Have you been to Deighton Rock before?

#6. Great Serpent Mound

Location: Hillsboro, Ohio;

The Great Serpent Mound is an earthwork shaped depiction of an undulating snake swallowing an egg, roughly 396 meters (1,300 feet) long. It was first discovered by early European settlers in 1812, and was left undisturbed until Smithsonian surveyors mapped out the site later in the 1840s. It has ever since been a major field of study for decades.

Image: Great Serpent Mound, Ohio, by Timothy A. Price

Several archaeologists all agree that it was built by pre-Columbian people, but they disagree on exactly who and when it was built. And they seem not to have an idea on the purpose of the mound, too. Its purpose is another mystery, with some claiming it was a vast tomb with several networks, while others suggests it might have served an astronomical purpose. No one knows.

Have you been to Great Serpent Mound before?

#7. Hemet Maze Stone

Location: Hemet, California;

The Hemet Maze Stone, unlike the other stones in this list, is the only stone that has a single engraving, however, its pretty intriguing. Its roughly a meter (3 feet) square with an intricate interlocking maze pattern. There are several other rocks found throughout California with similar design patterns, but archaeologists have no idea about their origin, meaning, purpose, nor significance.

Image: Hemet Maze Stone, California, by Paul Kiler (public domain)

This forms a swastika-like pattern which is more common in Hindu and Buddhist art than it is in the Americas. But unfortunately, the pattern probably inspired a passerby who added his or her own swastika to the design somewhere in the 20th century. And as a result, the stone maze is currently held behind a chained fence for preservation and protection from potential engravers.

Have you been to Hemet Stone Maze before?

#8. Judaculla Rock

Location: Sylva, North Carolina;

The Judaculla Rock is a soapstone that the native Cherokee people used as a sort of primitive billboard for centuries, etching so many petroglyphs into it that’s made the boulder difficult to identify how many designs there are. It has seven grooves, including the mythical footprint of a legendary giant, probably the work of ancient masons mining the soapstone to make bowls, according to archaeologists.

Image: Judaculla Rock, Jackson County, North Carolina, by Spictim (public domain)

Archaeologists aren’t sure who initially made these designs, but the Cherokee people claim its their ancestors. Soapstones are naturally fragile, and the Cherokee have always considered the rock as a sacred artifact. Though they are working together with researchers and tourists by given them access while they also preserve the boulder.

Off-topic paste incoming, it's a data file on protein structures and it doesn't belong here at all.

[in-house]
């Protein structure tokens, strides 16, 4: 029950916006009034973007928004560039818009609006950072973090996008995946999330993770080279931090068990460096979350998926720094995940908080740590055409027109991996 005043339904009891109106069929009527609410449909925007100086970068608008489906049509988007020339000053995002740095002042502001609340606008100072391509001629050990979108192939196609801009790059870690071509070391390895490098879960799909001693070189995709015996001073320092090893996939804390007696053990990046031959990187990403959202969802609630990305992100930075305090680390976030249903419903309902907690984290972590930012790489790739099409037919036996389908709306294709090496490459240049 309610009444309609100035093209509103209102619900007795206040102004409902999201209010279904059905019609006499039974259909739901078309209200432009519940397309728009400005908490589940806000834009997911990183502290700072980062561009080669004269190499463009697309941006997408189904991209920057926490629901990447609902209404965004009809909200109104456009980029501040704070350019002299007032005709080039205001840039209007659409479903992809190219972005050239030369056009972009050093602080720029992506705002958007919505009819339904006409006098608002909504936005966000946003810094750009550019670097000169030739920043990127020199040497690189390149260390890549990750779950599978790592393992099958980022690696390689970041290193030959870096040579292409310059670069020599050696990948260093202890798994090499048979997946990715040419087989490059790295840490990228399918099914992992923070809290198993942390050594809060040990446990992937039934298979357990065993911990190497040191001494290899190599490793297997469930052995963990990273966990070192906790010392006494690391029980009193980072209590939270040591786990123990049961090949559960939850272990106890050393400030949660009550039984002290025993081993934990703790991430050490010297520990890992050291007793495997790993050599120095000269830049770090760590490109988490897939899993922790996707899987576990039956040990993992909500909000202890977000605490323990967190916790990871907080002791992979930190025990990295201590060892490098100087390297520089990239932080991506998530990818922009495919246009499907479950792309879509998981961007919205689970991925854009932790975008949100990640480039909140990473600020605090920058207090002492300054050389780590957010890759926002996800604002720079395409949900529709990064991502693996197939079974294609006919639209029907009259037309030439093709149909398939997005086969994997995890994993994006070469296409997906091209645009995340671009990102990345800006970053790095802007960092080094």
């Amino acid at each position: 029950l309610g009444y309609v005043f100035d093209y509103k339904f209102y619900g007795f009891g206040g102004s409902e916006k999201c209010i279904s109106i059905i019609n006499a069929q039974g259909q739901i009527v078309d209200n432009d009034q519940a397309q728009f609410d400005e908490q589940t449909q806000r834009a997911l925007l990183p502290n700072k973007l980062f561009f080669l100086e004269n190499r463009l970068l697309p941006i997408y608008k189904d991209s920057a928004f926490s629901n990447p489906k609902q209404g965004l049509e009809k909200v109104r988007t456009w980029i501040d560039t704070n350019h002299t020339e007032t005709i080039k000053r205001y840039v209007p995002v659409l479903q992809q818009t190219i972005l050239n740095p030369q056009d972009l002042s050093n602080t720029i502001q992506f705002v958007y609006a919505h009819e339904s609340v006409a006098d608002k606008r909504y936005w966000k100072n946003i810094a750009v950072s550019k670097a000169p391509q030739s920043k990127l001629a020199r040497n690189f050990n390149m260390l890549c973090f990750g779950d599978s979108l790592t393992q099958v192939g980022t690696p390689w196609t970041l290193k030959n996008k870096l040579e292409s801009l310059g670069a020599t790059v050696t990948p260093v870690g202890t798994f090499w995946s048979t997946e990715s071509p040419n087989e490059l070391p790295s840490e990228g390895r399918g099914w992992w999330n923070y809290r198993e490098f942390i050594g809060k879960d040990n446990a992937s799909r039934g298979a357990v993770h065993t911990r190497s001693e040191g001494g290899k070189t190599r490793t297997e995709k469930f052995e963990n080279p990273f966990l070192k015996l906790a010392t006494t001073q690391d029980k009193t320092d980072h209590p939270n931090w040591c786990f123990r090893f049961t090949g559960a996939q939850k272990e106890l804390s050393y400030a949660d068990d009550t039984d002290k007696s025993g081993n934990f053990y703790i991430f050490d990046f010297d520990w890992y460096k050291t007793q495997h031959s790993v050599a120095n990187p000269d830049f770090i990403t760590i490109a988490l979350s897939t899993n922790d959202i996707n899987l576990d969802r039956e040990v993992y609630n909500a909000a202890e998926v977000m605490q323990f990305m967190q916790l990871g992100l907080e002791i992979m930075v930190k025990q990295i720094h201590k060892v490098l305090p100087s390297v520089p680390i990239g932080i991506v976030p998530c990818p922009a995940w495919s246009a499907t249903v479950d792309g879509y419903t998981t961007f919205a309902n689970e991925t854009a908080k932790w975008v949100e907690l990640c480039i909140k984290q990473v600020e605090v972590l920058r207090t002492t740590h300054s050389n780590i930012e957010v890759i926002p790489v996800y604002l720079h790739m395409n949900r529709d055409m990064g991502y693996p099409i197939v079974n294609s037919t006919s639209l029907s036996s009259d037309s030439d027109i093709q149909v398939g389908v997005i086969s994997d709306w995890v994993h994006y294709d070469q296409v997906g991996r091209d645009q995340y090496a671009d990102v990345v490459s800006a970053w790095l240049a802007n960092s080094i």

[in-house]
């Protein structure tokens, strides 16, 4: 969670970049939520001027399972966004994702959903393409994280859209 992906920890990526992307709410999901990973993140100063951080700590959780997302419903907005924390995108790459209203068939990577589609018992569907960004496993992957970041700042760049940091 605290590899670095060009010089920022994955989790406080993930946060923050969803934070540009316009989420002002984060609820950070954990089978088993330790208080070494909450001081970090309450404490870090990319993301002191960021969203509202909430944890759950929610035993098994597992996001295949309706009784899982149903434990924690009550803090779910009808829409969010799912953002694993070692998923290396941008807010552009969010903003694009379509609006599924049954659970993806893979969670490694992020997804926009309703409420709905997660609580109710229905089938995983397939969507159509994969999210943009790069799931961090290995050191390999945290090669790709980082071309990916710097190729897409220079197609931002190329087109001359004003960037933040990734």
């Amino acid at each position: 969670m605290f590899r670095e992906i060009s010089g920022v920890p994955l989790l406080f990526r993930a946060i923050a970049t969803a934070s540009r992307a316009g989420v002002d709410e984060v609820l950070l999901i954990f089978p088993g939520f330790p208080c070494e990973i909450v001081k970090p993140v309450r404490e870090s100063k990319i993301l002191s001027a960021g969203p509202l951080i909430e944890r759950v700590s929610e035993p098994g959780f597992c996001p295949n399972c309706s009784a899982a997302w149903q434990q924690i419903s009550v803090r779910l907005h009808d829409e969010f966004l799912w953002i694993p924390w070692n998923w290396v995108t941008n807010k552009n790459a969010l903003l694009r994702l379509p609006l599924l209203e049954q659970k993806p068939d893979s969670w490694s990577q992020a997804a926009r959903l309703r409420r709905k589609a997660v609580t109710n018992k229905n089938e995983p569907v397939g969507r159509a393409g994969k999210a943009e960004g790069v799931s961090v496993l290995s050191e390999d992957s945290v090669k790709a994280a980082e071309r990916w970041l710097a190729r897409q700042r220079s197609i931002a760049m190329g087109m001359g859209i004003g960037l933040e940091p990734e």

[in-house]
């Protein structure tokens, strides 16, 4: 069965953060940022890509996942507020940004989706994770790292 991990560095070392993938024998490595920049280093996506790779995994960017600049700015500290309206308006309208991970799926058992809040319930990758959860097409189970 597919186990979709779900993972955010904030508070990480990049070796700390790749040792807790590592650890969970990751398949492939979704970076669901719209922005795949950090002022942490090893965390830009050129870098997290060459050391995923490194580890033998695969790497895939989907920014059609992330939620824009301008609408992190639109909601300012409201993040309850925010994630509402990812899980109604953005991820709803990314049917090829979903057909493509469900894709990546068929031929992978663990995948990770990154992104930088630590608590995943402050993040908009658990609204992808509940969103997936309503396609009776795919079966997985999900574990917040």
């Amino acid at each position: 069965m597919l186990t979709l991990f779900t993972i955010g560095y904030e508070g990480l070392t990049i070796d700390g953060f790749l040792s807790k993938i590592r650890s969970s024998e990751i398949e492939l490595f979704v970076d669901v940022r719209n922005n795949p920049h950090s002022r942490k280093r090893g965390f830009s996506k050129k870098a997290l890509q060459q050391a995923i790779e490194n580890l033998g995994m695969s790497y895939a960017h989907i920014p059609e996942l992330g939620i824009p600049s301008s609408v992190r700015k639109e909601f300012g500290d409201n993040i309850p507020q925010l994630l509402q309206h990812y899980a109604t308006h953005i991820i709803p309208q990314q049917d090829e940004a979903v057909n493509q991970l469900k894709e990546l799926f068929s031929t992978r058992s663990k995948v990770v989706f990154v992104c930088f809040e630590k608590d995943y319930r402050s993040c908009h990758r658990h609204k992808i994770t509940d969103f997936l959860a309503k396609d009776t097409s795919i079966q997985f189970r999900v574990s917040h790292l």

Have you been to Judaculla Rock before?

#9. Miami Circle

Location: Miami, Florida;

The Miami Circle is the recently discovered archaeological site in this list. In 1998, a Florida developer knocked down a 1950s apartment complex which unearthed a circular pattern of several holes underneath the limestone bedrock. Further excavation revealed the indigenous tools used by the native Tequesta people, and radio-carbon survey suggests the site is roughly 3,000 years old.

Image: Miami Circle, Florida, by Ebyabe

The site — located at the water’s edge beside a series of high-rises — now officially belongs to the State of Florida, which is protected from developers. But its uncertain the purpose of the circles. Several theories suggests the holes are possible signs of prehistoric (architectural) developments, according to archaeologists. Holes dud as a sort of permanent shelter.

Have you been to Miami Circle before?

#10. Mystery Hill

Location: Salem, New Hampshire;

Last but not least in this list is Mystery Hill, often known as “America’s Stonehenge,” this site has little in common with the English megalith. It’s a complex of stone structures and artificial caves, hence its Stonehenge-like resemblance. The exact timing of its construction is not known, but its alleged to have been in existence as far back as the 17th century.

Image: Mystery Hill, New Hampshire, by NikiSublime

As a matter of fact, the ruins suffered a tampering in the 1930s at the hands of a local landowner who was convinced the structures were probably the remains of some Irish monastic colony somewhere around the 7th century in the Common Era (C.E). But he claimed if his theory didn’t match part from the site, he’d fix them. And we think he took it too personal rather than a scholarship work.

Have you been to Mystery Hill before?

Have you been to any of these archaeological sites before?

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Written by: Nana Kwadwo, Mon, Sep 27, 2021.